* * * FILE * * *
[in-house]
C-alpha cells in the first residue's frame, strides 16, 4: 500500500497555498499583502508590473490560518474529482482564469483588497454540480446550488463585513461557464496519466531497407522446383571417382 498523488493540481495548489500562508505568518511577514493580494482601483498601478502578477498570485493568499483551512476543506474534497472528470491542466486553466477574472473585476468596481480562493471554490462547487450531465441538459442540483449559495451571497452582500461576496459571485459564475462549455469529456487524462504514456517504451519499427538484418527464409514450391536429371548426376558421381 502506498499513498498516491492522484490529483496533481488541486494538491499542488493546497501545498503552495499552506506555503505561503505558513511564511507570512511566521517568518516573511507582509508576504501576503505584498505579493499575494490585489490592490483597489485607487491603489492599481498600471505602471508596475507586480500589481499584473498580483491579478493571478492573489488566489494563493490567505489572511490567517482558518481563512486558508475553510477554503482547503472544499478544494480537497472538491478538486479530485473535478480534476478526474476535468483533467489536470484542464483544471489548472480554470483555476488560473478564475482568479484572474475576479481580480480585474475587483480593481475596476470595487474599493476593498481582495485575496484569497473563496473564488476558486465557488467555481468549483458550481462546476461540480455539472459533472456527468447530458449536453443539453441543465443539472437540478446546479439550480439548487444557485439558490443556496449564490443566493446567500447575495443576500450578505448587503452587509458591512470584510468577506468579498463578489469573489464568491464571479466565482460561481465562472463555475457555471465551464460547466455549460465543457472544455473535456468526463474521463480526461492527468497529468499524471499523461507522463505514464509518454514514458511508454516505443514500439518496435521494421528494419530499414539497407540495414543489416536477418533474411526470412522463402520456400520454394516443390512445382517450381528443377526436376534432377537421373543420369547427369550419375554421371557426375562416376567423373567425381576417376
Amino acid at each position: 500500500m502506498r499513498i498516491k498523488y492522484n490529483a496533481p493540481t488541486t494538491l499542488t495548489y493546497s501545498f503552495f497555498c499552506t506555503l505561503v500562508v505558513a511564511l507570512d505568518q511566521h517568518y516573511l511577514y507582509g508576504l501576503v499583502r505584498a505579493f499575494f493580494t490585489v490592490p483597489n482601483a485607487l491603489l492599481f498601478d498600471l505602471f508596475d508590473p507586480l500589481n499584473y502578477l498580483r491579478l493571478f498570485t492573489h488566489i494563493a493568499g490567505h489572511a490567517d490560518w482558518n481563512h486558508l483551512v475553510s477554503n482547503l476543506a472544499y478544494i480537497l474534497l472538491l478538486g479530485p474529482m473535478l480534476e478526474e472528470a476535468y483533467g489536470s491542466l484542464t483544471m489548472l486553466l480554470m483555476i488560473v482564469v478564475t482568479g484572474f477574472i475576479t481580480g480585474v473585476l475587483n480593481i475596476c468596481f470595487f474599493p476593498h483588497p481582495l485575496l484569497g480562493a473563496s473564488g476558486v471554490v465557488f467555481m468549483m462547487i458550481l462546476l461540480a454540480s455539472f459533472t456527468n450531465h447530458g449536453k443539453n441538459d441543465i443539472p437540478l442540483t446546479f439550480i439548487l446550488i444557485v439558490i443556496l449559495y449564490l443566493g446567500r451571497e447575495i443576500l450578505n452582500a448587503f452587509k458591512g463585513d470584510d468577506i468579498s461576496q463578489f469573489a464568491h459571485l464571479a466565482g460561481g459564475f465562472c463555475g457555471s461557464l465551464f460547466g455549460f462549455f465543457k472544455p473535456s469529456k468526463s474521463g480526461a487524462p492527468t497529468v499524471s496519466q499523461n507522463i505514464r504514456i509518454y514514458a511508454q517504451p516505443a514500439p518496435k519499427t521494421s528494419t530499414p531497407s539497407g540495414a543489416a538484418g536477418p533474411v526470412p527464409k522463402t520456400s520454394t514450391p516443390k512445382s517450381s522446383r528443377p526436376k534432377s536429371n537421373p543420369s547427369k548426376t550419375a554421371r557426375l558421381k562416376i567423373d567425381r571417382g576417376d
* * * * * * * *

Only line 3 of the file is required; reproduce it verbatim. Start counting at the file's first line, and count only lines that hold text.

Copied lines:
Amino acid at each position: 500500500m502506498r499513498i498516491k498523488y492522484n490529483a496533481p493540481t488541486t494538491l499542488t495548489y493546497s501545498f503552495f497555498c499552506t506555503l505561503v500562508v505558513a511564511l507570512d505568518q511566521h517568518y516573511l511577514y507582509g508576504l501576503v499583502r505584498a505579493f499575494f493580494t490585489v490592490p483597489n482601483a485607487l491603489l492599481f498601478d498600471l505602471f508596475d508590473p507586480l500589481n499584473y502578477l498580483r491579478l493571478f498570485t492573489h488566489i494563493a493568499g490567505h489572511a490567517d490560518w482558518n481563512h486558508l483551512v475553510s477554503n482547503l476543506a472544499y478544494i480537497l474534497l472538491l478538486g479530485p474529482m473535478l480534476e478526474e472528470a476535468y483533467g489536470s491542466l484542464t483544471m489548472l486553466l480554470m483555476i488560473v482564469v478564475t482568479g484572474f477574472i475576479t481580480g480585474v473585476l475587483n480593481i475596476c468596481f470595487f474599493p476593498h483588497p481582495l485575496l484569497g480562493a473563496s473564488g476558486v471554490v465557488f467555481m468549483m462547487i458550481l462546476l461540480a454540480s455539472f459533472t456527468n450531465h447530458g449536453k443539453n441538459d441543465i443539472p437540478l442540483t446546479f439550480i439548487l446550488i444557485v439558490i443556496l449559495y449564490l443566493g446567500r451571497e447575495i443576500l450578505n452582500a448587503f452587509k458591512g463585513d470584510d468577506i468579498s461576496q463578489f469573489a464568491h459571485l464571479a466565482g460561481g459564475f465562472c463555475g457555471s461557464l465551464f460547466g455549460f462549455f465543457k472544455p473535456s469529456k468526463s474521463g480526461a487524462p492527468t497529468v499524471s496519466q499523461n507522463i505514464r504514456i509518454y514514458a511508454q517504451p516505443a514500439p518496435k519499427t521494421s528494419t530499414p531497407s539497407g540495414a543489416a538484418g536477418p533474411v526470412p527464409k522463402t520456400s520454394t514450391p516443390k512445382s517450381s522446383r528443377p526436376k534432377s536429371n537421373p543420369s547427369k548426376t550419375a554421371r557426375l558421381k562416376i567423373d567425381r571417382g576417376d